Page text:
• Basement flooding
  • Loss of valuables
  • Serious water damage to your home's walls and floors
  • Decrease in home value

Don't wait to address the moisture developing in your basement - call Healthy Way today for a customized solution to your water seepage problems.

What Causes Moisture in Your Basement?

It's easy to spot water leaking through a crack in your basement, but most homeowners don't know that there is a potential for water issues without heavy rains or obvious signs of standing water. At Healthy Way, we try to educate our clients on the real causes of water in your basement. Here are two of the most common reasons why you might need basement waterproofing in Asbury Park:

Clay Bowl Effect

The "Clay Bowl" Effect

It might not be evident on the surface, but many basements are built in a below-grade dip, which is surrounded by backfill. Because backfill is made up of soil that was removed during foundation digging, it creates an empty shape or "bowl" effect. Once the foundation is finished, this loose soil is placed back around the foundation. Unfortunately, soil of this consistency is more absorbent and porous than the undisturbed soil around it, which is hard-packed and less porous. When rain or thunderstorms occurs, the soil closest to your home becomes saturated, putting pressure on your basement walls.

Hydrostatic Pressure

Hydrostatic Pressure:

This kind of pressure affects homeowners with property built below the water table or on a hillside where water runs down a hill. When the soil around your foundation becomes saturated, it will expand and put intense pressure on the walls of your foundation and basement. This pressure can create cracks, giving water an easy route into your basement.

How Healthy Way Solves Your Basement Waterproofing Needs

Having a wet basement not only puts your health at risk, it lowers the value of your home and makes it more difficult to sell. The good news? We offer a number of waterproofing services and products to solve your problems fast. A few of our solutions include:

  • Sump pumps
  • Perimeter drainage systems
  • Doorway drainage systems
  • High-strength washer hoses
  • Floor and wall crack repair
  • Replacement windows
  • Flood protection for your water heater

When you use Healthy Way for basement waterproofing in New Jersey, you can rest easy knowing that all our systems come with a written, lifetime warranty. This warranty is transferrable, meaning you can re-establish your home's value and give future owners confidence knowing that their new home is protected.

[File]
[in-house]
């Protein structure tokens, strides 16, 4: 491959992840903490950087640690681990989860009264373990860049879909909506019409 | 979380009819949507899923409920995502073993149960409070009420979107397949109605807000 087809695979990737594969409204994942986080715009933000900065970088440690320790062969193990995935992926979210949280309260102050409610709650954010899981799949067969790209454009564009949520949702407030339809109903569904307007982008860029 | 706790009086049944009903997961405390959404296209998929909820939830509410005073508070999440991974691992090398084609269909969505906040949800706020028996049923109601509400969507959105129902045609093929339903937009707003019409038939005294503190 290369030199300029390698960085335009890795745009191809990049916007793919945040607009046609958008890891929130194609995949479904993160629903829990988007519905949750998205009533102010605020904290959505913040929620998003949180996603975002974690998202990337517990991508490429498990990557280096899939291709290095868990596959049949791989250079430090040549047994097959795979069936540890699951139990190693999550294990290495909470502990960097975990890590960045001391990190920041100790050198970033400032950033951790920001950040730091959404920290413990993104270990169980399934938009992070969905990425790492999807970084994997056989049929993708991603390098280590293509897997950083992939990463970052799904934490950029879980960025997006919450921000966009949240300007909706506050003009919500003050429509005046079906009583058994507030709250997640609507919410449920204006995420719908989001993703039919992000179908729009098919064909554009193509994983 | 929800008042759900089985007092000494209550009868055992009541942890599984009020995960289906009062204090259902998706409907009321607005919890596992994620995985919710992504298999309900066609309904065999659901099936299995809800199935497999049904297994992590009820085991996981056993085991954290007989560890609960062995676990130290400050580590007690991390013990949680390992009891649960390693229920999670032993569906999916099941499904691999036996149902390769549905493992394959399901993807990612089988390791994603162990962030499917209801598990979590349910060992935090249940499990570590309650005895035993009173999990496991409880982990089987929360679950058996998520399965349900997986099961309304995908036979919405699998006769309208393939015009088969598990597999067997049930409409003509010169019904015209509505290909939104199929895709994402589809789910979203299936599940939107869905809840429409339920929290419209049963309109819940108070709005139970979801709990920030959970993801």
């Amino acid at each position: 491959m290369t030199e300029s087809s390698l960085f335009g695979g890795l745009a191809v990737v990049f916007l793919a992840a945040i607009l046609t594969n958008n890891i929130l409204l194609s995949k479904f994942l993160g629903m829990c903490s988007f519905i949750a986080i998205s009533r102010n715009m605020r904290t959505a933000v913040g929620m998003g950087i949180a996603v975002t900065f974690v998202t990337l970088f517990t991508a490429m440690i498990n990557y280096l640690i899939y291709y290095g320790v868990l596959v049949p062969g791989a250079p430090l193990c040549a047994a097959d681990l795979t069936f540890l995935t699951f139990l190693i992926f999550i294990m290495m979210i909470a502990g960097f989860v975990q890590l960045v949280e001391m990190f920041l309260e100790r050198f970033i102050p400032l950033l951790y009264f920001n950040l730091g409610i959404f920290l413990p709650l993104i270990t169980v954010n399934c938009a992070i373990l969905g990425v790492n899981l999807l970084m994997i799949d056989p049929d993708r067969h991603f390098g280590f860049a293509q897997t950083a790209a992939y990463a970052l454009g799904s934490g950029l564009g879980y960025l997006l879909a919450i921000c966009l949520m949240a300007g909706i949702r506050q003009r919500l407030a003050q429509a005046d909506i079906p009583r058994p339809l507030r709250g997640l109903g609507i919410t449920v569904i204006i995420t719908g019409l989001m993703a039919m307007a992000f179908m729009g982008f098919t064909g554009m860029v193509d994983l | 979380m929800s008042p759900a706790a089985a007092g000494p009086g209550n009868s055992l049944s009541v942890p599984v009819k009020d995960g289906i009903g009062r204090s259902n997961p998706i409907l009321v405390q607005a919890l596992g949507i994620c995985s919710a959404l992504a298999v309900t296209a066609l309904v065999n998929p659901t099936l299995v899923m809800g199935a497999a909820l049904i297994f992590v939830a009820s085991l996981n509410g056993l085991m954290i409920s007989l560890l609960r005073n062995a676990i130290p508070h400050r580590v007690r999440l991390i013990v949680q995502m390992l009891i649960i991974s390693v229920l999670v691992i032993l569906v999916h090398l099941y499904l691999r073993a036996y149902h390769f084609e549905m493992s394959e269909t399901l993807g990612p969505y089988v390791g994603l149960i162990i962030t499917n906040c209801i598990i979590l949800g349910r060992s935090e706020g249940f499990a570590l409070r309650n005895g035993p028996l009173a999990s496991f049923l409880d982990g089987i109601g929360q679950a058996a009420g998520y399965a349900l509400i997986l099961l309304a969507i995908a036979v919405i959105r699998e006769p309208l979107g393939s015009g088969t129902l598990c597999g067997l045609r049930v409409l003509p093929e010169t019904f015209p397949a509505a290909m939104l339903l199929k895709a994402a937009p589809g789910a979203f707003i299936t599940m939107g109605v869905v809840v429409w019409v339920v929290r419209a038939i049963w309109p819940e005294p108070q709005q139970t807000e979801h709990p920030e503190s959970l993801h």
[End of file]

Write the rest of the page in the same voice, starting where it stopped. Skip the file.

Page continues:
The Healthy Way Basement Waterproofing Process

Because every home is different, your basement waterproofing solution could be vastly different than that of your next-door neighbor. Many factors play a part when it comes to keeping your basement dry and safe for living. As a general rule, we approach each issue with a "prevention over repair" mindset. By taking this stance, we give our clients a more cost-effective, long-term resolution. We're not in the business of putting a "Band-Aid" on your water problem - we want to fix your issue completely, so you don't have to worry about recurring problems. Our effective basement waterproofing systems include a mix of the following strategies:

Interior Waterproofing

Interior Waterproofing

Interior waterproofing methods usually start with our team ensuring that any holes or cracks in your basement floors, walls, and windows are sealed properly. Sealing cracks in your basement is an important first step since this is usually the first place where water can enter your home. Our sealants keep your basement dry and help prevent more moisture from finding its way into your home. Interior waterproofing strategies like these also help lower humidity levels in your basement. While sealants and other interior waterproofing strategies help correct initial issues, they don't usually solve the underlying problem causing leaks in your basement. Those issues are most often found outside your home.

Exterior Waterproofing

Exterior Waterproofing

Once our team is finished with your interior waterproofing, we will move to the exterior of your home. Waterproofing the outside of your home is often a more complex, nuanced goal. Because of the difficult nature of exterior waterproofing, we recommend you consult with our team of professionals before tackling the job on your own. Generally speaking, our team beings the outdoor waterproofing process by excavating the soil around your home's foundation. Once we remove the soil surrounding your foundation, our experts will apply a polymer-based sealant to any cracks we discover. This sealant is a long-term solution and should remain intact for the life of your home. While the Healthy Way team solves your outdoor moisture problems, we will also check your downspouts, to make sure they aren't clogged. An inefficient gutter system does a poor job of directing water away from your home's foundation, which can cause more moisture to seep into your basement over time.